The new FíRIN 20mm F2 will allegedly be announced officially within 24 hours, and ships at the end of April.


Tips for Getting Sharper Real Estate Interior Photographs

Filed Under Digital Photography School, Photography Tips and Tutorials

Photography is a key part of advertising a property for real estate sales. But just as stunning images show the property looking its best, the opposite is also true. Poor photography, with blurred, sloping rooms, and out of focus images does little to inspire viewings.

Here are some basic, but important, steps to help you improve the quality of your interior photos. You’ll see what causes photographs to turn out blurry, and get some handy tips on equipment and techniques to avoid falling into these traps.

Preparing for the shoot

The best techniques for getting sharp photographs can be let down by poorly working equipment, or badly chosen or untidy scenes. So it’s important to start your session with good preparation and follow your check-list. Here are a few things that should be on your list.

1. Check your equipment

Make sure your equipment is okay, batteries are charged, extra lights working, tripod joints tight and in good condition, and that the lens is completely clean. Loose tripod joints, broken lights, and dirty lenses make problems for you later, so good preparation is worthwhile.

2. Make sure everything is clean and tidy

Dirty windows still look dirty in photographs, so take a household cleaning cloth and some glass cleaner. Cleaning everything is always easier than removing debris in post-production.

3. Set the scene

Tidy and set the scene, removing unwanted items from window sills, adjusting furniture positions and cleaning the windows. Don’t forget to look through the window too – a washing line of underwear probably isn’t what your client wants to see!

Think about the final image and what you want, then keep that in your mind throughout the photography session.

Using a tripod

Three common issues ruin a real estate photograph: blur, poor focus, and sloping rooms.

Blur and bad focus often come from camera movement during the long exposures you need when photographing interiors. Rooms appear sloping when the camera is not level.

You can resolve all three problems by securely mounting the camera on a sturdy tripod, which is why a tripod is highly recommended when photographing interiors.

Here are some pro tips for using a tripod:

  • Hang your camera bag from the center of the tripod (if it has a hook, as seen above) to increase stability.
  • Set the tripod exactly where you’ve decided to take the photographs, and extend the thicker sections of the legs first as they provide most stability. Avoid extending the center column as this is the least stable section and will reduce the stability of the tripod.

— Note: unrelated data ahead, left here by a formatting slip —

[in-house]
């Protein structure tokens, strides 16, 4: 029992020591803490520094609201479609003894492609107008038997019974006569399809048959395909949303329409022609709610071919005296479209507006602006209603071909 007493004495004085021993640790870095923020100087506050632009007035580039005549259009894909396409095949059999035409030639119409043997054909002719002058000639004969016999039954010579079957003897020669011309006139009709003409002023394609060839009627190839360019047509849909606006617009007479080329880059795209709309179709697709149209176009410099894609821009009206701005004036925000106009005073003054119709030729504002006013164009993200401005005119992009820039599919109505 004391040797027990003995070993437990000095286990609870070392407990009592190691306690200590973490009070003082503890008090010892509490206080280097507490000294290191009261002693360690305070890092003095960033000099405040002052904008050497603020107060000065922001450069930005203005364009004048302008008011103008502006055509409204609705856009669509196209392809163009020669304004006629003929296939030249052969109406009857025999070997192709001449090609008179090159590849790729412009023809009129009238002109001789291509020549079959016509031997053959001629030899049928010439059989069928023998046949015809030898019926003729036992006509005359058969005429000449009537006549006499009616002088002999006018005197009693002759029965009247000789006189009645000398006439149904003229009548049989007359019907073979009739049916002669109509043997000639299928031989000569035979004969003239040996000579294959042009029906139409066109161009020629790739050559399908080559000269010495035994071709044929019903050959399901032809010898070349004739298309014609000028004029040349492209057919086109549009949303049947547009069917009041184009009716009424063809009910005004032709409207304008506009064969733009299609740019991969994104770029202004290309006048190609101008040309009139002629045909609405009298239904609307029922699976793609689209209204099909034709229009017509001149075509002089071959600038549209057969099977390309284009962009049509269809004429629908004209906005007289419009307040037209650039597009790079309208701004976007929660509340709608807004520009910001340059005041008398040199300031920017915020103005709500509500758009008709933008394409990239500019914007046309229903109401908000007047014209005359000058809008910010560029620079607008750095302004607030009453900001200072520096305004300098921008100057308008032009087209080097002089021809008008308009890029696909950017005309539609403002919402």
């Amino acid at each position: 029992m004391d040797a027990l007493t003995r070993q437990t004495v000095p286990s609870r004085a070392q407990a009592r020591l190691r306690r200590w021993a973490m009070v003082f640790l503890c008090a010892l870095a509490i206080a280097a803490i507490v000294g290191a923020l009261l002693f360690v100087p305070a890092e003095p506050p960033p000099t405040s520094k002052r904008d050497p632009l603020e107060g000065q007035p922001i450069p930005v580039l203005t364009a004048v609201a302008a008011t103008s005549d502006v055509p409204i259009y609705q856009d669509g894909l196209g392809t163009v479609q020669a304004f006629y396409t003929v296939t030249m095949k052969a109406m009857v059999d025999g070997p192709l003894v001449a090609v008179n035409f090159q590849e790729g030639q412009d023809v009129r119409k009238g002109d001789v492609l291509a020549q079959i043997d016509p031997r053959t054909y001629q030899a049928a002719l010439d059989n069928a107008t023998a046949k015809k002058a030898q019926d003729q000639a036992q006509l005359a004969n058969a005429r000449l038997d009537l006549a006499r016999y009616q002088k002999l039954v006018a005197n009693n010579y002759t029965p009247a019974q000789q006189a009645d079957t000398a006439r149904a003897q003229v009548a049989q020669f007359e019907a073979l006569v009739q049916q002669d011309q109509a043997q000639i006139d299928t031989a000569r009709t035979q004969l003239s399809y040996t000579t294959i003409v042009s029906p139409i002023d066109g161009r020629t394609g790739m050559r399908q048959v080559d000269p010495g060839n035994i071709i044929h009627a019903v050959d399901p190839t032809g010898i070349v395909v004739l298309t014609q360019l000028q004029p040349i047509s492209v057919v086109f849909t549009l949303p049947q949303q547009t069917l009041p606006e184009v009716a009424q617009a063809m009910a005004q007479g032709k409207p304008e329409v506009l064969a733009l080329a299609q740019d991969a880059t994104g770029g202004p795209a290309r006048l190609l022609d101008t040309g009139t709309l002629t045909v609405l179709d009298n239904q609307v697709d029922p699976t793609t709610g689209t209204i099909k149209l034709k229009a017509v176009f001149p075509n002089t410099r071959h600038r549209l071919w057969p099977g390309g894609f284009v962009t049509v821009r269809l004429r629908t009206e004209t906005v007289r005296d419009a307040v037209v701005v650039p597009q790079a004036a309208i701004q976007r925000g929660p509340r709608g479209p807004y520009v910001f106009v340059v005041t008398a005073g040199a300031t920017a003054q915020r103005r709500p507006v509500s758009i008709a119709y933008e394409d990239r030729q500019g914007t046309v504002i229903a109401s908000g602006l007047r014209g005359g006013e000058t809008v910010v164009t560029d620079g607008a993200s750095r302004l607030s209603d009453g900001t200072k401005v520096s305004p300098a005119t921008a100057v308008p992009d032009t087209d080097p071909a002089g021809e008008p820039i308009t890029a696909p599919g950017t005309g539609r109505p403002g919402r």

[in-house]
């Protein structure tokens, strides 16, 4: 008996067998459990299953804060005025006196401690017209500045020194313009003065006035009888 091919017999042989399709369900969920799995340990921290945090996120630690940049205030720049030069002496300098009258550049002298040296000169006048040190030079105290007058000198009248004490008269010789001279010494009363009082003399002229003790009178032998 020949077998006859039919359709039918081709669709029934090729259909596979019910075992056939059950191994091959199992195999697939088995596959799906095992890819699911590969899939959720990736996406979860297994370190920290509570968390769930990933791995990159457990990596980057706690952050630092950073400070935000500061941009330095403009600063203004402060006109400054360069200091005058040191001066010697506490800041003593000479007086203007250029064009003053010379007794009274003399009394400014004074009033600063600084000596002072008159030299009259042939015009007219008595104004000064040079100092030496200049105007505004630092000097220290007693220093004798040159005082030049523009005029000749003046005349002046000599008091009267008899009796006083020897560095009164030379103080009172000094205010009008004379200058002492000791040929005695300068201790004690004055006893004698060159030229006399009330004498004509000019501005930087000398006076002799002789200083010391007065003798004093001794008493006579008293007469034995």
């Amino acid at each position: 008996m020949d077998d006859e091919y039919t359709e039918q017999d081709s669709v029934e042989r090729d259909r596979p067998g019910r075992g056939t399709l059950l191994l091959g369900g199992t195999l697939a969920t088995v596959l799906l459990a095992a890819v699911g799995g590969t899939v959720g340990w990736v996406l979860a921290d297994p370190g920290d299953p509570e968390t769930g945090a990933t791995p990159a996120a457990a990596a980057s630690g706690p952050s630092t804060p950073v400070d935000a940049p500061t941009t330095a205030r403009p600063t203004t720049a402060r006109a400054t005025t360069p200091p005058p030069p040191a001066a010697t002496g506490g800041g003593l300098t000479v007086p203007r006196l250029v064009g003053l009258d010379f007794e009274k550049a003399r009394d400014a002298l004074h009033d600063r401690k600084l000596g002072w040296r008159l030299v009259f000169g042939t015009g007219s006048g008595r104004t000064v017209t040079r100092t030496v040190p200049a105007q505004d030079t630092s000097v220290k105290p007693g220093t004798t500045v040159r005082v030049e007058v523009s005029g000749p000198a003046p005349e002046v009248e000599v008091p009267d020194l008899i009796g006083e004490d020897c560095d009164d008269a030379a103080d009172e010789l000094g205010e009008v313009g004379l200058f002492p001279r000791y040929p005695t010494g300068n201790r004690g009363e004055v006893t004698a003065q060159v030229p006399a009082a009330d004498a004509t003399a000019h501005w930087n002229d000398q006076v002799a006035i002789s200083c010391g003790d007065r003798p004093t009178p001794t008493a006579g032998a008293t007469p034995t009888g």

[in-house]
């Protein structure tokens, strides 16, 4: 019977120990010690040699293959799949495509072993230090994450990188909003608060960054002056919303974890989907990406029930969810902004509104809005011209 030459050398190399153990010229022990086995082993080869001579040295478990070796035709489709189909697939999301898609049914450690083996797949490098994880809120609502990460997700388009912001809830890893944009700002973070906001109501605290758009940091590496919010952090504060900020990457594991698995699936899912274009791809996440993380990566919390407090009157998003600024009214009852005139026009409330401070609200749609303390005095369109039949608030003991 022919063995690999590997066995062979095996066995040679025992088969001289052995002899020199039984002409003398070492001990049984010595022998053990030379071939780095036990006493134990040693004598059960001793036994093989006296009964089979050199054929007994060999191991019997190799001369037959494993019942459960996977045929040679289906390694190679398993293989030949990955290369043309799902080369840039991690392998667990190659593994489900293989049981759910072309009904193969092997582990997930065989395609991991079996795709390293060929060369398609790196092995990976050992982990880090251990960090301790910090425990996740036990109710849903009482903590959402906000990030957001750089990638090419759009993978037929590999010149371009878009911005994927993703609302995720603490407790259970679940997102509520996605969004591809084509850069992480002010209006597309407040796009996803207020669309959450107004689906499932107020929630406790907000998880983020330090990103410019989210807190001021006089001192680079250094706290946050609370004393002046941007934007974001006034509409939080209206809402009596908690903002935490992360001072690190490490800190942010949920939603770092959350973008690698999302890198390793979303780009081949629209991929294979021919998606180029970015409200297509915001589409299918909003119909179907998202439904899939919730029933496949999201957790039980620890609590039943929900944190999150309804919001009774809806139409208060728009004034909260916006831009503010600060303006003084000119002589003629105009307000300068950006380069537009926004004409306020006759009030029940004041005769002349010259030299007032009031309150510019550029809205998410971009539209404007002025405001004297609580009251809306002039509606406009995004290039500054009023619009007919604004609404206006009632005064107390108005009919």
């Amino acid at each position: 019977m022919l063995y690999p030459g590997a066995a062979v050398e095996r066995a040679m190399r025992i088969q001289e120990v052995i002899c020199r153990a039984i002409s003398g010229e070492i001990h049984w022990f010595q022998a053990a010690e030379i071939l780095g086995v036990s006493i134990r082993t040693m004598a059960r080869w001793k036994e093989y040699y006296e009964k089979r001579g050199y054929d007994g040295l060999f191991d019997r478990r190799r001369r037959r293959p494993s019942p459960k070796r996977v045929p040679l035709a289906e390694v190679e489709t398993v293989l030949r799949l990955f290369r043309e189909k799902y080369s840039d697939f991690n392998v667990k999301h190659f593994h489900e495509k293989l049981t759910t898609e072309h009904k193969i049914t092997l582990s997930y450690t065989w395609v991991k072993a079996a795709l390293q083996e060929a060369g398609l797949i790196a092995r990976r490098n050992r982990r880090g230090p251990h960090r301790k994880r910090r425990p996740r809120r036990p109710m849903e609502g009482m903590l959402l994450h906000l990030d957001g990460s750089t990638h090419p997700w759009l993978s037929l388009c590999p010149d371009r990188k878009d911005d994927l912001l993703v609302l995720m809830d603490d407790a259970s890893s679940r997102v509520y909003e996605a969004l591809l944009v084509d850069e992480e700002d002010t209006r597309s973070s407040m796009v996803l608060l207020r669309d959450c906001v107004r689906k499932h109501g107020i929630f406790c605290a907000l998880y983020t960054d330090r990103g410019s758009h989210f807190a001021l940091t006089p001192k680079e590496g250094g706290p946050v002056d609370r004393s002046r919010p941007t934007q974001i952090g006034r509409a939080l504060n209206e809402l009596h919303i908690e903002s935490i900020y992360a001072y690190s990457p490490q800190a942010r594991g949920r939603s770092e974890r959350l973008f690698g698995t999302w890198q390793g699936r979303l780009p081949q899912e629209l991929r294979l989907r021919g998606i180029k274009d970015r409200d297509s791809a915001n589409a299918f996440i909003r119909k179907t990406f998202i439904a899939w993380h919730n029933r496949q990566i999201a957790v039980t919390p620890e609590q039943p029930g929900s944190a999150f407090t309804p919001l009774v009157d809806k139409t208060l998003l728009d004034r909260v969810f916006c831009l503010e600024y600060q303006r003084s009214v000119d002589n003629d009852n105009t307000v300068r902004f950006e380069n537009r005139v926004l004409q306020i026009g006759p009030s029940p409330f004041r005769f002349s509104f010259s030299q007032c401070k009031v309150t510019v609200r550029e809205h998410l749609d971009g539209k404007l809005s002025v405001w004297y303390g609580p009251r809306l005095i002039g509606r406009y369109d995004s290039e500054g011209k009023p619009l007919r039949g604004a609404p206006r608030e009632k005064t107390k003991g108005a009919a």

• Give the tripod a gentle prod to make sure it won’t slip on the floor or wobble.
  • Mount the camera on the tripod, ensuring that the base plate and mounting are tight and cannot move around.
  • Adjust the tripod head until the camera is perfectly level and the image doesn’t slope to the left or the right. By getting the camera level, you ensure the room won’t look as if it slopes sideways.

For more on getting sharp images with a tripod, read: 5 Tips to Get Sharp Photos While Using a Tripod.

Eliminating sources of camera shake

There are also other sources of blurriness in photos. One of these is called mirror shake.

DSLR cameras have a mirror which sits in front of the camera sensor and helps you see the view through the lens by reflecting the image up to the eyepiece (through a prism). The mirror snaps up and out of the way when you take the photo, creating vibrations that can cause blurring.

You can eliminate this problem by setting it in the up position before taking any photographs. Look in your camera menu for the Mirror LockUp setting.

Left: The mirror is down in this image. Right: the mirror is up here exposing the camera’s sensor.


With good preparation and technique, and the right equipment, you can consistently get sharp, crisp interior photographs. When you set out to capture that image, remember:

  • Set the scene by making the room look neat and clean.
  • Make good use of a tripod.
  • Choose an appropriate lens.
  • Keep your camera stable and free from vibration.

The video tutorial expands on some of these tips, as well as showing other helpful hints for getting sharp photographs like choosing an appropriate lens and focusing correctly.

Watch the video to learn more about tripods, lenses, focusing, and keeping the camera steady.

Please share any other tips you have for taking sharper interior photographs of real estate in the comments area below.

Disclaimer: HDRsoft is a paid partner of dPS

The post Tips for Getting Sharper Real Estate Interior Photographs by David Robinson appeared first on Digital Photography School.